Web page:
Free Enterprise Staff  | June 1, 2015

Two Marines Moving: How One Veteran Started His Own Business

Nick Baucom will participate in’s first-ever panel, “Why Should Startups Have All the Fun? Innovating At All Stages of Business,” at this year’s upcoming Small Business Summit. Stay tuned throughout the week for more information about the panel, which will take place the morning of Monday, June 8th. We’ll be live-Tweeting the event, and we’ll be broadcasting parts of it through Periscope, so you won’t want to miss it.

“What do you want to be when you grow up?” It’s something we’re asked our whole lives, but that doesn’t mean it’s easy to answer. For Nick Baucom, it was especially difficult. That’s because when he was wrestling with the existential question, he was firmly in adulthood, having already served in the Marines from 2002 to 2008.

“I got out as a Sergeant, and I didn’t know my next step upon my discharge,” says Baucom. “I regularly received phone calls from family and friends asking me to help them move, saying they could use a good, strong Marine to help them take care of all their heavy items. I saw an opportunity. I wasn’t going to do this for beer and pizza anymore.”

That same night, Baucom planted the seeds of what would become Two Marines Moving, the business he started on November 10th, 2008—which, coincidentally, is the same date the Marines Corps was founded in 1775. In many respects, Baucom is like myriad other entrepreneurs who start their own businesses. He recognized the skills he already had were valuable to other people, and then he identified an area in the market where he could exploit that need.

Two Marines Moving sets itself apart in an otherwise crowded market because it hires veterans of the Armed Services, as well as law enforcement professionals. Its employees are its strongest asset and the linchpin of its development, says Christy Gutmann, a company co-owner and Baucom’s business partner. Aside from striving to help veterans acclimate to civilian life, much of the success the business has achieved thus far can be traced to qualities veterans inherently possess, Gutmann explains.

“If you’ve been in the military, then you’ve already gone through a certain fitness regimen that proves that you’re capable of doing the job, because moving is laborious,” she says. “A marine needs to be able to walk 10 miles with a 135-pound pack strapped to his back, so you’ve already proven that you can do those kinds of things. There’s a lot of discipline involved. I think that a lot of people who join the military—and they join for many reasons—but I think they want to better themselves and serve their country. Somebody who wants to better himself is generally going to perform better at work.”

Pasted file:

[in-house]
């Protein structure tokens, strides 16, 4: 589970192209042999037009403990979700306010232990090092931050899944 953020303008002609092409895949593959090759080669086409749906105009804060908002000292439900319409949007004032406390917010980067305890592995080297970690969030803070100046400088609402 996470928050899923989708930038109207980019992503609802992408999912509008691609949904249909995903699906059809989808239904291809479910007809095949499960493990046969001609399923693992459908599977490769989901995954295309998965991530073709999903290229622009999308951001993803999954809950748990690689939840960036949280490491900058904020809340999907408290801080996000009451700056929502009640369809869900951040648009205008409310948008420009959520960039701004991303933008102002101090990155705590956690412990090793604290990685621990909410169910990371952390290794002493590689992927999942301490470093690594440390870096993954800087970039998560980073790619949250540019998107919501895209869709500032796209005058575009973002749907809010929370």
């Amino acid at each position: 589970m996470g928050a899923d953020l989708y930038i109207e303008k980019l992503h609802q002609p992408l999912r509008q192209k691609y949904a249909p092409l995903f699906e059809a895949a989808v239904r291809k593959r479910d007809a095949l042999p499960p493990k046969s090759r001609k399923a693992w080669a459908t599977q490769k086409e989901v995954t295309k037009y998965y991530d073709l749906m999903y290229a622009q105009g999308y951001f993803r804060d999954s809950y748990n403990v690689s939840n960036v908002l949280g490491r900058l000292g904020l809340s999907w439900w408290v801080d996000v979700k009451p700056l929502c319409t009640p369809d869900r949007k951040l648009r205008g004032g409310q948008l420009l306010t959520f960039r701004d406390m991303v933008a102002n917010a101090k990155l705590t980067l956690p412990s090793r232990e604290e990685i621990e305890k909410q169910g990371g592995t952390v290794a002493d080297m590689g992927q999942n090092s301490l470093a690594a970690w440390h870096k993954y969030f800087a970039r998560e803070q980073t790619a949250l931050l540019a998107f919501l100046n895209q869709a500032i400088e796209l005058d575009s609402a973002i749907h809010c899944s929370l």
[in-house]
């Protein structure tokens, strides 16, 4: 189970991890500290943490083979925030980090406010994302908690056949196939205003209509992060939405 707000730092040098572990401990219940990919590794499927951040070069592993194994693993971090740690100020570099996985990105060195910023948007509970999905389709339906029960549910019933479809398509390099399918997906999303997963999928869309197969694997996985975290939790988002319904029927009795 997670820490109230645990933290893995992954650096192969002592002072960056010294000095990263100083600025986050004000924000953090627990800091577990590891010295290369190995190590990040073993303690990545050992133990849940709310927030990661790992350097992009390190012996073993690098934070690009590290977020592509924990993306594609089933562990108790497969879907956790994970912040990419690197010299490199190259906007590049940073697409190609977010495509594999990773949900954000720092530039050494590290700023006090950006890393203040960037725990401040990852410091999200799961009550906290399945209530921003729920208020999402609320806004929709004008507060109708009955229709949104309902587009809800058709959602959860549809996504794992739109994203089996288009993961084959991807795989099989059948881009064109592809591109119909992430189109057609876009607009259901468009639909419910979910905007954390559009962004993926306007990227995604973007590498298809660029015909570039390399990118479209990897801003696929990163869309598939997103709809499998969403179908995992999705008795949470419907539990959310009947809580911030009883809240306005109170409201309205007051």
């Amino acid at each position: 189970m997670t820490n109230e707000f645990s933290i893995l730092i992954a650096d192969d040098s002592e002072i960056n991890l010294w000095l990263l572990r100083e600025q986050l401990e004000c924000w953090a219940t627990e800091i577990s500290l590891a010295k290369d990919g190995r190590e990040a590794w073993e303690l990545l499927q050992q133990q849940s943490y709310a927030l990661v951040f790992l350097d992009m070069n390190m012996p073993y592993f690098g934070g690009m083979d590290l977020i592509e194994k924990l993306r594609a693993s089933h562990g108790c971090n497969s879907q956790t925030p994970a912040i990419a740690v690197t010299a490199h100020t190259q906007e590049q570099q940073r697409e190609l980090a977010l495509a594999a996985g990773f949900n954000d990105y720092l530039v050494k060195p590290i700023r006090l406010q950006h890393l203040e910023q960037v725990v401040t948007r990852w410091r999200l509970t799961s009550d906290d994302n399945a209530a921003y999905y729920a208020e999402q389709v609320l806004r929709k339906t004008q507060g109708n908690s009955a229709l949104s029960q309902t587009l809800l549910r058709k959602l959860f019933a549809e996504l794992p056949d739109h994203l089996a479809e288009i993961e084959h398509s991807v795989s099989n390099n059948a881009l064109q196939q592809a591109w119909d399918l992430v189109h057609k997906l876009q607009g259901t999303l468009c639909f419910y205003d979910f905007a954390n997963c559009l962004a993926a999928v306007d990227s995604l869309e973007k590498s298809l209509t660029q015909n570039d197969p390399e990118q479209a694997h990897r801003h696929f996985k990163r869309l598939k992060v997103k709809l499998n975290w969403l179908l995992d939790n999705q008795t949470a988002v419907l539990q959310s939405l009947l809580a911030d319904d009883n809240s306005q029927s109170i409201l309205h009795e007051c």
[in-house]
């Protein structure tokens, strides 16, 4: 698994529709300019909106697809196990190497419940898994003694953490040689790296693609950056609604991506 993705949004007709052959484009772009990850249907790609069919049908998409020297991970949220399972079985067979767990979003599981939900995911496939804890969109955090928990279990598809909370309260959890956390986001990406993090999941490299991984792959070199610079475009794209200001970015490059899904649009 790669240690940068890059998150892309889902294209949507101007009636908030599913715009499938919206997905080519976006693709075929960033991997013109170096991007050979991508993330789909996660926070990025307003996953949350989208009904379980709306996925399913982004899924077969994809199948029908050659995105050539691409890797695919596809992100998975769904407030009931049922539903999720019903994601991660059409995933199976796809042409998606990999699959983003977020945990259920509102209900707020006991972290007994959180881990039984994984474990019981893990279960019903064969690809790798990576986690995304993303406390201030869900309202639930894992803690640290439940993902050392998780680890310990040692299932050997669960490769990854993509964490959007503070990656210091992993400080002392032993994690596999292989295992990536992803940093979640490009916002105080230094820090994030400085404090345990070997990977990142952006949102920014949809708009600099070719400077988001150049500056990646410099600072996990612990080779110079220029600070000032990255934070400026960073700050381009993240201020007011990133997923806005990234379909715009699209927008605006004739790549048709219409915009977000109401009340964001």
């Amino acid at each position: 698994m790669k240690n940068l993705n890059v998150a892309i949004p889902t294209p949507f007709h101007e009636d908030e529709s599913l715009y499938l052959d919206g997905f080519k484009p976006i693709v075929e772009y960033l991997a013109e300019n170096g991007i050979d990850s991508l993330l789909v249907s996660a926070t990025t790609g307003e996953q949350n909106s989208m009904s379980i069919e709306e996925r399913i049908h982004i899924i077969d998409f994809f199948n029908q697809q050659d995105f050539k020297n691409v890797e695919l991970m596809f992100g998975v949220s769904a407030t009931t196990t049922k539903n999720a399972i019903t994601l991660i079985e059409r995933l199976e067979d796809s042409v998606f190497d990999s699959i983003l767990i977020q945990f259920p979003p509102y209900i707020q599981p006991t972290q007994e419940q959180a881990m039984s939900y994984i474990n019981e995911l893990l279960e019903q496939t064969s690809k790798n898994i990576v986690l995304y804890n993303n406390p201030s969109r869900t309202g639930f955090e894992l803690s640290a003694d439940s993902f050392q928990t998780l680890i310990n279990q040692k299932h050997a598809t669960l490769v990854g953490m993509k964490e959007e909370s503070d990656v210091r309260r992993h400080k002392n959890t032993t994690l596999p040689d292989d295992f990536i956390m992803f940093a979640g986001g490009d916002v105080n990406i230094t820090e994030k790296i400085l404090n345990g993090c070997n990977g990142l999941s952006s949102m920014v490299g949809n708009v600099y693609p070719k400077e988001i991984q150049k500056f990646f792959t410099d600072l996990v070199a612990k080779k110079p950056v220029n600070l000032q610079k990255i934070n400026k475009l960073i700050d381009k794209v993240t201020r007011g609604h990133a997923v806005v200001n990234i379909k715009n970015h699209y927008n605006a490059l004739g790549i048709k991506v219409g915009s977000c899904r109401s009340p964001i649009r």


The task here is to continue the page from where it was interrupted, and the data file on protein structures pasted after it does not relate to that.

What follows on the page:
Flash forward six years and what started as a fledgling moving company has transformed into a thriving business. Two Marines Moving counts more than 100 veterans among its employees, has a fleet of 20 moving trucks, and has conducted more than 10,000 moves. The company was named one of America’s fastest growing companies by Inc. Magazine, and it’s also been recognized by the White House, which praised it as an illustrative example of a successful small business.

While Baucom is proud of his company’s commitment to hiring veterans, its decision to do so is firmly rooted in sound business principles, he explains. “Make no mistake about it: This isn’t charity work,” Baucom stresses. “These men and women work hard and complete any mission given with tenacity and vigor, and they bring a unique skills set and attitude from their military background.”

Similarly, veterans across the U.S. are leveraging these kinds of qualities as they start their own businesses. The military imbues in cadets a sense of self-control, Gutmann says, and the vast majority of veterans are already skilled leaders, having commanded troops in often-volatile settings. Meanwhile, veterans looking to start their own businesses have access to more resources than ever before, in both the public and private sectors. TEDCO Capital Partners, for example, recently launched a venture fund exclusively aimed at financing veteran-owned businesses.

For his part, Baucom is looking forward to steering Two Marines Moving toward continued growth. He’s also writing a book, “On the Move: A Marine’s Guide to Entrepreneurial Success,” which he hopes will spur more veterans to start their own companies.

“I’m excited about where we’ve come from, where we are now, and where we are going,” he says. “The success we’ve had here in D.C. can be replicated in any major city in the U.S. and I’m looking forward to doing just that.”